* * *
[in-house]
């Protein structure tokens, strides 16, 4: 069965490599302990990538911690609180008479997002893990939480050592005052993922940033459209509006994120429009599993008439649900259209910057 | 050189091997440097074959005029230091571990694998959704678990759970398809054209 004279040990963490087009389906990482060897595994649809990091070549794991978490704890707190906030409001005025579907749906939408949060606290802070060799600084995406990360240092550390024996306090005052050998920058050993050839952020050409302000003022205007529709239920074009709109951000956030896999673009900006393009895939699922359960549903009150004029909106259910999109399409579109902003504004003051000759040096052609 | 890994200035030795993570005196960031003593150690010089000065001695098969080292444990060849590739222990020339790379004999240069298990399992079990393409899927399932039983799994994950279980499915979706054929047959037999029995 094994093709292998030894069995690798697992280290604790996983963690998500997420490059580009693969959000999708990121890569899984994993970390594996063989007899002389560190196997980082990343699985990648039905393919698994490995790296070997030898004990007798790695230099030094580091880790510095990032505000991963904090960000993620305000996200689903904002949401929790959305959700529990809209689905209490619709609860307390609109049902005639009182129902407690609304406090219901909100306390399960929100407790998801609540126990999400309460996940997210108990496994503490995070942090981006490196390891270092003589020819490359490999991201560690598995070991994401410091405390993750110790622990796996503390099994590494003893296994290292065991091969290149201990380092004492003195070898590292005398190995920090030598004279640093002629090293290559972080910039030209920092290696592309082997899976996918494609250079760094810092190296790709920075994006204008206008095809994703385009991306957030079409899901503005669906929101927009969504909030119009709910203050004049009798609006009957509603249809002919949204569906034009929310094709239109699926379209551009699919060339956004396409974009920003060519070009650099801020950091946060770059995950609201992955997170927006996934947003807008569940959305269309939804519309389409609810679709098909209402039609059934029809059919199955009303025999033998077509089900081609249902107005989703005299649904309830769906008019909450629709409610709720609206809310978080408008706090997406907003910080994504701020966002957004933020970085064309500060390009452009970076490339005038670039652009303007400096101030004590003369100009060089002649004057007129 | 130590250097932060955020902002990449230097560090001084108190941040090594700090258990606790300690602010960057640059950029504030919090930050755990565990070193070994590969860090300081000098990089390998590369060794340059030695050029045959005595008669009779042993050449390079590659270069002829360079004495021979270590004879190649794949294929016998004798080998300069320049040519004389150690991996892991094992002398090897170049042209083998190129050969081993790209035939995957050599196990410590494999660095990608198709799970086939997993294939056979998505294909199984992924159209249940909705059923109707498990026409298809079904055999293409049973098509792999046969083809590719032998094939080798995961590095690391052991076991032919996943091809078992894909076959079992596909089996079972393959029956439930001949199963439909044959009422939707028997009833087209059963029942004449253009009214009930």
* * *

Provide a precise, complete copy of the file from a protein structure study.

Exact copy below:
[in-house]
């Protein structure tokens, strides 16, 4: 069965490599302990990538911690609180008479997002893990939480050592005052993922940033459209509006994120429009599993008439649900259209910057 | 050189091997440097074959005029230091571990694998959704678990759970398809054209 004279040990963490087009389906990482060897595994649809990091070549794991978490704890707190906030409001005025579907749906939408949060606290802070060799600084995406990360240092550390024996306090005052050998920058050993050839952020050409302000003022205007529709239920074009709109951000956030896999673009900006393009895939699922359960549903009150004029909106259910999109399409579109902003504004003051000759040096052609 | 890994200035030795993570005196960031003593150690010089000065001695098969080292444990060849590739222990020339790379004999240069298990399992079990393409899927399932039983799994994950279980499915979706054929047959037999029995 094994093709292998030894069995690798697992280290604790996983963690998500997420490059580009693969959000999708990121890569899984994993970390594996063989007899002389560190196997980082990343699985990648039905393919698994490995790296070997030898004990007798790695230099030094580091880790510095990032505000991963904090960000993620305000996200689903904002949401929790959305959700529990809209689905209490619709609860307390609109049902005639009182129902407690609304406090219901909100306390399960929100407790998801609540126990999400309460996940997210108990496994503490995070942090981006490196390891270092003589020819490359490999991201560690598995070991994401410091405390993750110790622990796996503390099994590494003893296994290292065991091969290149201990380092004492003195070898590292005398190995920090030598004279640093002629090293290559972080910039030209920092290696592309082997899976996918494609250079760094810092190296790709920075994006204008206008095809994703385009991306957030079409899901503005669906929101927009969504909030119009709910203050004049009798609006009957509603249809002919949204569906034009929310094709239109699926379209551009699919060339956004396409974009920003060519070009650099801020950091946060770059995950609201992955997170927006996934947003807008569940959305269309939804519309389409609810679709098909209402039609059934029809059919199955009303025999033998077509089900081609249902107005989703005299649904309830769906008019909450629709409610709720609206809310978080408008706090997406907003910080994504701020966002957004933020970085064309500060390009452009970076490339005038670039652009303007400096101030004590003369100009060089002649004057007129 | 130590250097932060955020902002990449230097560090001084108190941040090594700090258990606790300690602010960057640059950029504030919090930050755990565990070193070994590969860090300081000098990089390998590369060794340059030695050029045959005595008669009779042993050449390079590659270069002829360079004495021979270590004879190649794949294929016998004798080998300069320049040519004389150690991996892991094992002398090897170049042209083998190129050969081993790209035939995957050599196990410590494999660095990608198709799970086939997993294939056979998505294909199984992924159209249940909705059923109707498990026409298809079904055999293409049973098509792999046969083809590719032998094939080798995961590095690391052991076991032919996943091809078992894909076959079992596909089996079972393959029956439930001949199963439909044959009422939707028997009833087209059963029942004449253009009214009930």